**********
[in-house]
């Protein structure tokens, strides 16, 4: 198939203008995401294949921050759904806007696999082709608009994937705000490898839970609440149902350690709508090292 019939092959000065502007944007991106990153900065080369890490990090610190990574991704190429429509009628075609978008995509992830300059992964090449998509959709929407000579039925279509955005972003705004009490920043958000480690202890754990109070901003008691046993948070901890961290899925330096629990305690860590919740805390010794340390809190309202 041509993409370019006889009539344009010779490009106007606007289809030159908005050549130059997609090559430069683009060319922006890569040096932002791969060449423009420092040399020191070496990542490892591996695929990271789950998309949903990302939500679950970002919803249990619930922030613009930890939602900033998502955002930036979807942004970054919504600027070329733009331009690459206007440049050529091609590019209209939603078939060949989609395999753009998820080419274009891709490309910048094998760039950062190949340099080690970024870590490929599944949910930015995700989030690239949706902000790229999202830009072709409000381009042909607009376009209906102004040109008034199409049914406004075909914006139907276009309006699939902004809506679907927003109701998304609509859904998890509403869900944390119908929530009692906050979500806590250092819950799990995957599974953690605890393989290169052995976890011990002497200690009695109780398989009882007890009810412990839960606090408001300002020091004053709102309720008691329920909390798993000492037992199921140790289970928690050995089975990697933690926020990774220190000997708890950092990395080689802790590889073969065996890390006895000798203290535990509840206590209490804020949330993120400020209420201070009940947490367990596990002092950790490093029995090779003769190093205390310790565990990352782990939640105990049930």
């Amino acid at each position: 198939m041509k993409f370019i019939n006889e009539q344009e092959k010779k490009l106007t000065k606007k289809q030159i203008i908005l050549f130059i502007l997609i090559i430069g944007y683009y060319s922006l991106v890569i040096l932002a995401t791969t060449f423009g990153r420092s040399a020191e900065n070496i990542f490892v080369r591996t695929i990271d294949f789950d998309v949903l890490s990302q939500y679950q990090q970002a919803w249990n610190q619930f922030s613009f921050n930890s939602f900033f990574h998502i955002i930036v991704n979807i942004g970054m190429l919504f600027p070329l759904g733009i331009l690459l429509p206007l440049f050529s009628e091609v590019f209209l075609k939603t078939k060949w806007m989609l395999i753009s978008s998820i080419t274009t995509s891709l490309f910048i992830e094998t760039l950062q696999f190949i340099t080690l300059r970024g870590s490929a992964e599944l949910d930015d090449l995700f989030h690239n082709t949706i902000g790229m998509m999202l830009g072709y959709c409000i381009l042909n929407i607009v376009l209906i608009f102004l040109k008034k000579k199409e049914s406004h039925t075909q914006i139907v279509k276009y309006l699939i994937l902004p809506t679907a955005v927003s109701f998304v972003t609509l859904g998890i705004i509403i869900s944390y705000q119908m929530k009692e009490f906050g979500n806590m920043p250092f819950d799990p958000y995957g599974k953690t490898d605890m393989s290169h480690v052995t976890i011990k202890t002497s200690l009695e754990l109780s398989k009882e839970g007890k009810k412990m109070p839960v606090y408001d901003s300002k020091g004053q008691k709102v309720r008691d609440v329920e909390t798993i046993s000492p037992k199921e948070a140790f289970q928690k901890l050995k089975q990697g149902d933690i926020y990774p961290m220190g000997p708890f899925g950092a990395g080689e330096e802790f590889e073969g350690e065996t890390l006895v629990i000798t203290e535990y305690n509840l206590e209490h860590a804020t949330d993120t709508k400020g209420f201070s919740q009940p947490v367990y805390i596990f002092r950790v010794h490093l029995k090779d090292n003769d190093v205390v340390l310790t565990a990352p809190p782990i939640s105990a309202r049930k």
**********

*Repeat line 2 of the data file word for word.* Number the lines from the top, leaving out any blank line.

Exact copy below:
């Protein structure tokens, strides 16, 4: 198939203008995401294949921050759904806007696999082709608009994937705000490898839970609440149902350690709508090292 019939092959000065502007944007991106990153900065080369890490990090610190990574991704190429429509009628075609978008995509992830300059992964090449998509959709929407000579039925279509955005972003705004009490920043958000480690202890754990109070901003008691046993948070901890961290899925330096629990305690860590919740805390010794340390809190309202 041509993409370019006889009539344009010779490009106007606007289809030159908005050549130059997609090559430069683009060319922006890569040096932002791969060449423009420092040399020191070496990542490892591996695929990271789950998309949903990302939500679950970002919803249990619930922030613009930890939602900033998502955002930036979807942004970054919504600027070329733009331009690459206007440049050529091609590019209209939603078939060949989609395999753009998820080419274009891709490309910048094998760039950062190949340099080690970024870590490929599944949910930015995700989030690239949706902000790229999202830009072709409000381009042909607009376009209906102004040109008034199409049914406004075909914006139907276009309006699939902004809506679907927003109701998304609509859904998890509403869900944390119908929530009692906050979500806590250092819950799990995957599974953690605890393989290169052995976890011990002497200690009695109780398989009882007890009810412990839960606090408001300002020091004053709102309720008691329920909390798993000492037992199921140790289970928690050995089975990697933690926020990774220190000997708890950092990395080689802790590889073969065996890390006895000798203290535990509840206590209490804020949330993120400020209420201070009940947490367990596990002092950790490093029995090779003769190093205390310790565990990352782990939640105990049930």